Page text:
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Buyer beware: A consumer's guide to reading and understanding correctional research (Part III)

The "buyer beware" series of articles has attempted to make correctional research more understandable to the average reader (the typical research consumer) by looking at some important, but often neglected, questions that should be asked and answered when examining or using research results. Just like when you're buying a new car or stereo, a little background information can make the product much more understandable and useful to the consumer.

Part II of the series emphasized the theoretical importance (and reality) of questions in social science research. In this, the series' final article, we step back a little further and expore the problems faced by researchers and research consumers in asking and answering questions. Questions, questions, questions... Research consumers must understand that a good study often raises more questions than it answers. Otherwise, research results will often seem like one step forward that leaves us three steps back. The recognition that a complete answer may require several studies is crucial because an important factor in a study's ability to achieve concrete results is funding.

Research is usually funded by organizations (governments, corporations or both) that have an agenda. This agenda is often directed by a need to find once-and-for-all answers and this leads to time-limited, highly focused research. Therefore, if a study raises some important questions, finding answers to the new questions depends not only on the researcher's ability, but also on the funding agency's agenda.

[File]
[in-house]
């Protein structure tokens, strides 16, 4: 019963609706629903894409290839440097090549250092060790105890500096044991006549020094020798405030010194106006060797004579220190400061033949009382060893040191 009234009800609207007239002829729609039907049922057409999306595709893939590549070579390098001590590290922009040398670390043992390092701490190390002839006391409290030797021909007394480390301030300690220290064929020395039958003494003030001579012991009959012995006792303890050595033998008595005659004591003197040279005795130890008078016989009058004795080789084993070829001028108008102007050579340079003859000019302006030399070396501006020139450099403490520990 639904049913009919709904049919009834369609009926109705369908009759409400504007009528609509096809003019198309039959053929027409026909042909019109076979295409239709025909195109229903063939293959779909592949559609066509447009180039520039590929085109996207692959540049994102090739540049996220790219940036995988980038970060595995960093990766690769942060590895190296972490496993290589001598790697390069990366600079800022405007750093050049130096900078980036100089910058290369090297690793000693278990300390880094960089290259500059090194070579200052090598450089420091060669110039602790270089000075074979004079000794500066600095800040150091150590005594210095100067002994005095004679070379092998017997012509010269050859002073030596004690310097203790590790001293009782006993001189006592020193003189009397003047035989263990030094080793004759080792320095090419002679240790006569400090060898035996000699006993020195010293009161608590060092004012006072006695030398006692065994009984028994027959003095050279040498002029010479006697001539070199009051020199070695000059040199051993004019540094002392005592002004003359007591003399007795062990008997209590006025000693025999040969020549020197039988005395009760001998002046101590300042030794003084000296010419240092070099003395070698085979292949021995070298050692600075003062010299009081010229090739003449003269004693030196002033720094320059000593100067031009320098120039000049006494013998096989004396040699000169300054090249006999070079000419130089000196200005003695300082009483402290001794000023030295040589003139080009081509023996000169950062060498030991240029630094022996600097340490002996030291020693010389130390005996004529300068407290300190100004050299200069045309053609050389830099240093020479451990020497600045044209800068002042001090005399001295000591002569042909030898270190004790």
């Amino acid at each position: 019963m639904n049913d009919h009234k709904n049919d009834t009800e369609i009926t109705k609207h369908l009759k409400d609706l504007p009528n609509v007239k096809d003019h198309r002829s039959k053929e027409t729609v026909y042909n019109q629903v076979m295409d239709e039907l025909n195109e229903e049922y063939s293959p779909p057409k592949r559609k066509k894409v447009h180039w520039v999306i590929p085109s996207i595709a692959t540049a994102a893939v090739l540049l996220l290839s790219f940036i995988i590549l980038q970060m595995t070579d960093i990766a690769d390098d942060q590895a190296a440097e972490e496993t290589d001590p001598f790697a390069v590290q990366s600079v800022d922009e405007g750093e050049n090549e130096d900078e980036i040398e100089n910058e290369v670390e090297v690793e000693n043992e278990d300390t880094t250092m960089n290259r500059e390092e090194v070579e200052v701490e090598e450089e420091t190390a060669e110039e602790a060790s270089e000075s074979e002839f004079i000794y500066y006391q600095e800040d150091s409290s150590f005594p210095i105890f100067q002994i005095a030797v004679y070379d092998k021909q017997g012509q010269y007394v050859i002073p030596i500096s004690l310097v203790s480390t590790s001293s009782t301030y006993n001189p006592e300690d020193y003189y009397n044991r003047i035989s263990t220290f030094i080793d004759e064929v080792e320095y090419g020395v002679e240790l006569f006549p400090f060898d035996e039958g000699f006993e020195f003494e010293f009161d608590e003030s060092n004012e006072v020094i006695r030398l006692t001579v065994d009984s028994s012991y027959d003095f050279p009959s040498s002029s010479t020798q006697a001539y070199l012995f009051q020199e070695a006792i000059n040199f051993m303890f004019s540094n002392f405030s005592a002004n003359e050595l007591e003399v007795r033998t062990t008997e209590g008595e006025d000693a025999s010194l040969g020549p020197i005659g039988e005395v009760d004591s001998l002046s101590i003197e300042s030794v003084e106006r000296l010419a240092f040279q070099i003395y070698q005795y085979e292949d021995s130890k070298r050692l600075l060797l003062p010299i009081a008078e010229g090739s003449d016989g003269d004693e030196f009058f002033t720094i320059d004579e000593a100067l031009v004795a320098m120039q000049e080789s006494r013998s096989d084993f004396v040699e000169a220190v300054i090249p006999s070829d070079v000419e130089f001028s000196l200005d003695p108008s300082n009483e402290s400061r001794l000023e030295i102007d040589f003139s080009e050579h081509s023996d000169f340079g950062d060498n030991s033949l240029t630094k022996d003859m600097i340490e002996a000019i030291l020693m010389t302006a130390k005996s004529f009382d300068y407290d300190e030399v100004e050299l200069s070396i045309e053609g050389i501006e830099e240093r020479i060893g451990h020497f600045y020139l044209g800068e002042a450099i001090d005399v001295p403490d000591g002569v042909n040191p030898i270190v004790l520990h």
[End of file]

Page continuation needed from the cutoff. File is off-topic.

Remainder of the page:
Correctional research is extremely susceptible to this problem because of close links between correctional and government policy. A government's political concerns are often rapidly translated into research priorities and equally relevant research may, as a result, be shelved indefinitely, if not permanently. Recognizing agendas Often, very different political agendas underlie different streams of research. These agendas can be spotted in the questions asked by researchers. For example, Stephen Jay Gould's book, The Mismeasure of Man,(2) describes how IQ testing was misused in the United States in the earlier part of this century to limit the immigration of certain ethnic groups.